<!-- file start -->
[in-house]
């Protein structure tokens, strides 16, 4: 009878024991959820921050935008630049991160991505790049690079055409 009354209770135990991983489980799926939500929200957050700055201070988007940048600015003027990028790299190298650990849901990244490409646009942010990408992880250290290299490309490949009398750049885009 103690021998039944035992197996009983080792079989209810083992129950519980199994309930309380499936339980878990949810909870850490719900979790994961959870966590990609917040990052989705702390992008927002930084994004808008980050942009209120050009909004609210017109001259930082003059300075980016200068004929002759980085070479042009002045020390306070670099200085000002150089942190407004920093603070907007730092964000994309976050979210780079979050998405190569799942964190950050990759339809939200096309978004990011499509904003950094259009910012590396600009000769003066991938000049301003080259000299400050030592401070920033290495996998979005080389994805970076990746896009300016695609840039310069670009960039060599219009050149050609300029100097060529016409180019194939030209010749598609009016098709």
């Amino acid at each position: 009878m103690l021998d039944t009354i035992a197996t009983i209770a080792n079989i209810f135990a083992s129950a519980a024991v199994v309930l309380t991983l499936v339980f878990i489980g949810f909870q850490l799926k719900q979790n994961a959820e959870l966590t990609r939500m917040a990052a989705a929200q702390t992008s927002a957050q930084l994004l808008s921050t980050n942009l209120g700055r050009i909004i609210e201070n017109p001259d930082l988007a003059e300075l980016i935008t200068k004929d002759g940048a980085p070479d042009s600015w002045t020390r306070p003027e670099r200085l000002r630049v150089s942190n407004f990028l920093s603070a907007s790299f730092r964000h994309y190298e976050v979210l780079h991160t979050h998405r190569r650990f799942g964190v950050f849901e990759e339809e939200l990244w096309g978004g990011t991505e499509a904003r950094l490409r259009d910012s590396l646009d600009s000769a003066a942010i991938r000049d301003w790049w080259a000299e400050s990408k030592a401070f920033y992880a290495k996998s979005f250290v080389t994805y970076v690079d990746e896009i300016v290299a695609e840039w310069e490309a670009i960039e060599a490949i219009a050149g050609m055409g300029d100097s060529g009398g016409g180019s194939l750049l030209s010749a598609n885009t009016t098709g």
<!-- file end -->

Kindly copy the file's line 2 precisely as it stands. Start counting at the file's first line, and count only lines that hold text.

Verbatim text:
């Protein structure tokens, strides 16, 4: 009878024991959820921050935008630049991160991505790049690079055409 009354209770135990991983489980799926939500929200957050700055201070988007940048600015003027990028790299190298650990849901990244490409646009942010990408992880250290290299490309490949009398750049885009 103690021998039944035992197996009983080792079989209810083992129950519980199994309930309380499936339980878990949810909870850490719900979790994961959870966590990609917040990052989705702390992008927002930084994004808008980050942009209120050009909004609210017109001259930082003059300075980016200068004929002759980085070479042009002045020390306070670099200085000002150089942190407004920093603070907007730092964000994309976050979210780079979050998405190569799942964190950050990759339809939200096309978004990011499509904003950094259009910012590396600009000769003066991938000049301003080259000299400050030592401070920033290495996998979005080389994805970076990746896009300016695609840039310069670009960039060599219009050149050609300029100097060529016409180019194939030209010749598609009016098709």